Tuesday, September 01, 2015

Flavianus Michael Malke

On August 29, Pope Francis beatified Flavyānus Mikhayil Melkī. Blessed Flavyanus was a Syriac Catholic bishop in what is now Turkey who was martyred in 1915. In those days, of course, the ruling power in the area was the Ottoman Empire, and it was a time when the Ottomans were cracking down rather severely on Eastern Catholics. In the 1895 Massacres of Diyarbakir, his mother was killed and his church and house burned to the ground. The primary focus of the massacres was to root out Armenian Christians, a small group of whom had rebelled against local tax collectors; but the pogrom quickly spread to attacks on their Syriac and Assyrian Christian neighbors. Some estimate that over 20,000 Syriac and Assyrian Christians were murdered in the massacres. Things only got worse from there; it was the beginning in earnest of the Armenian Genocide and the Assyrian Genocide throughout large portions of the Ottoman Empire.

In the summer of 1915 the persecution had begun to reach its height. Melki heard rumors that there would be a major crackdown in Gazarta, where he was bishop. He had been out and about helping various villages and churches, but on hearing the rumors he returned to Gazarta and refused to leave, despite the fact that a number of local Muslim leaders with whom he had good relations pleaded for him to do so. He and the Chaldean Catholic bishop, Philippe-Jacques Abraham, were arrested. On August 28, they were both given the choice to convert to Islam or be executed for their presumed treasons against the Ottoman Empire; when Abraham refused, he was killed. When Melki refused, he was beaten unconscious and then beheaded.

Michael Malke

Monday, August 31, 2015

Rosmini for August XXXI

Prudence is acquired with age: the young do not see how profound and cautious a thing prudence is, and they easily imagine themselves to be gifted with it. The old man can see farther than the youth; therefore have great respect for age. You may hold it for a safe rule that prudence consists rather in refraining from action than in acting, and that we seldom are sorry that we did not speak or act, but often that we did.
Letters 2571 [SC]

And that's a rap on Rosmini for August!

Dashed Off II

index, icon, & symbol as three ways in which Logos is imitable

one-good-reason stopping rules

proximate descriptions of feelings in the shape of arguments
the merely verisimilar and its function in argument

hope as guarantor of fidelity

The opposite of usury is love.

sacred vernaculars as treasures of the people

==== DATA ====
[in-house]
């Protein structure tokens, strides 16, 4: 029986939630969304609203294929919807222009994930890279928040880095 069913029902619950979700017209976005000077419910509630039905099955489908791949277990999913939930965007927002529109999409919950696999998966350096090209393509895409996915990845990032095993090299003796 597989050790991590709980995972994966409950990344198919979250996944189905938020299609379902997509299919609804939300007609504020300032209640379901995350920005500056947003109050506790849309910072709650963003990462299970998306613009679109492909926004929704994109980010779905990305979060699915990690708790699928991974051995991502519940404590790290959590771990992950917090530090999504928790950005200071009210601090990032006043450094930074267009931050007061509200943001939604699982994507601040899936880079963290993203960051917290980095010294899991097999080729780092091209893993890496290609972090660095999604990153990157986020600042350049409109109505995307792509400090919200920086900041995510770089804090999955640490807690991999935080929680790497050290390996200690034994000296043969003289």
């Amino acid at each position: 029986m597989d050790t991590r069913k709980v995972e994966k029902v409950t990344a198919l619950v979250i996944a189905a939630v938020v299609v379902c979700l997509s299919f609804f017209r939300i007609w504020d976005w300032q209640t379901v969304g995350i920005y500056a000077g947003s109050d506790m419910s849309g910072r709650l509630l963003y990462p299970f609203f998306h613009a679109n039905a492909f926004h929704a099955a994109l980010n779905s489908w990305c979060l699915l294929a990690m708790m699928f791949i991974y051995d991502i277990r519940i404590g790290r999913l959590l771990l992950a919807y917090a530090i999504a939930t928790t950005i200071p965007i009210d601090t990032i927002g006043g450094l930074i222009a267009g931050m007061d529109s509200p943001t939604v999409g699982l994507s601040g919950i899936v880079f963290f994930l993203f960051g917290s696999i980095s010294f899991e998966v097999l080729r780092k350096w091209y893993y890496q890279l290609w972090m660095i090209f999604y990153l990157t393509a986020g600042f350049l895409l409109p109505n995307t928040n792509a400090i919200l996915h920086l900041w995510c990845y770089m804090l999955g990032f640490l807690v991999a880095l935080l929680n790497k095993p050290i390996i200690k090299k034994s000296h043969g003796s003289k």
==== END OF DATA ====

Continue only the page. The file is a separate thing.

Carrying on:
Grace is the personality of God in us.

the theology of grace a theology of the Presence


Each sacrament contributes to humility, instruction, and spiritual work in a distinct way.

Marriage is the one form of human society with a paradisial root; it is the one human tradition not found under the regime of original sin.

the three mysteries that structure the Church: moral virtue, theological virtue, the Incarnation

'Our Father': a bold humility!

Part of the task of a great playwright is to leave the right things unsaid.

Every proof presupposes a background.

"Hypocrisy, while it desires to captivate the eye, becomes itself captive to the eye." (Peter Chrysologus)

"Fasting without mercy is not truth but figure." (Chrysologus)

"Love makes the beloved the lover's form." (Aquinas, III Sent d27 q1 a1)

the exemplarity of prudence

hagiographical tradition
(1) to remember (I Macc 2)
(2) to praise (Sir 44-50)
(3) to see Wisdom in (Wis 10)
(4) to know as witnesses for salvation (Hb 11)

confirmation as the mother sacrament for catechism

sacraments as signs of desire to serve God with devotion

Balzac's "La Messe de l'athée" and symbolisms of friendship

the Creed as the structure of Christian prayer

We can measure things in endlessly many ways; but some of these are natural classifications.

appeals to authority as arguments for the presumptive // appeals to intuition

What equations say depends on things not in the equations.

Middlemarch as a study of shame

Note that most blind mathematicians work in geometry.

the garden of Eden as a symbol of original justice

boundary as "the first thing outside of which no part is to be found, and the first thing inside of which every part is to be found" (Metaphysics 1022a)
-> Note that incipit and desinit seem to split the two clauses up

six views of boundaries in connected space
(1) classical: a boundary is part or complement but not both
(2) paraconsistent (glutty): both part and complement
(3) paracomplete (gappy): neither part nor complement
(4) coincidence: one boundary that is part, one that is complement
(5) eliminativist: no actual boundary (boundary constructed by identification)
-> it seems clear that each of these is true of some things called boundaries

Our natural way of thinking of boundaries is directional, in terms of approach.

whether (judgment or quality)
what/which/who (term)
why/how (middle term of connected principle/principiate)
-> In English, quantity is discovered by whether + arbitrarily posited quantity

Imperative accounts of questions introduce operators (e.g., epistemic) but questions do not always involve any such operators.

questions & deduction with incomplete information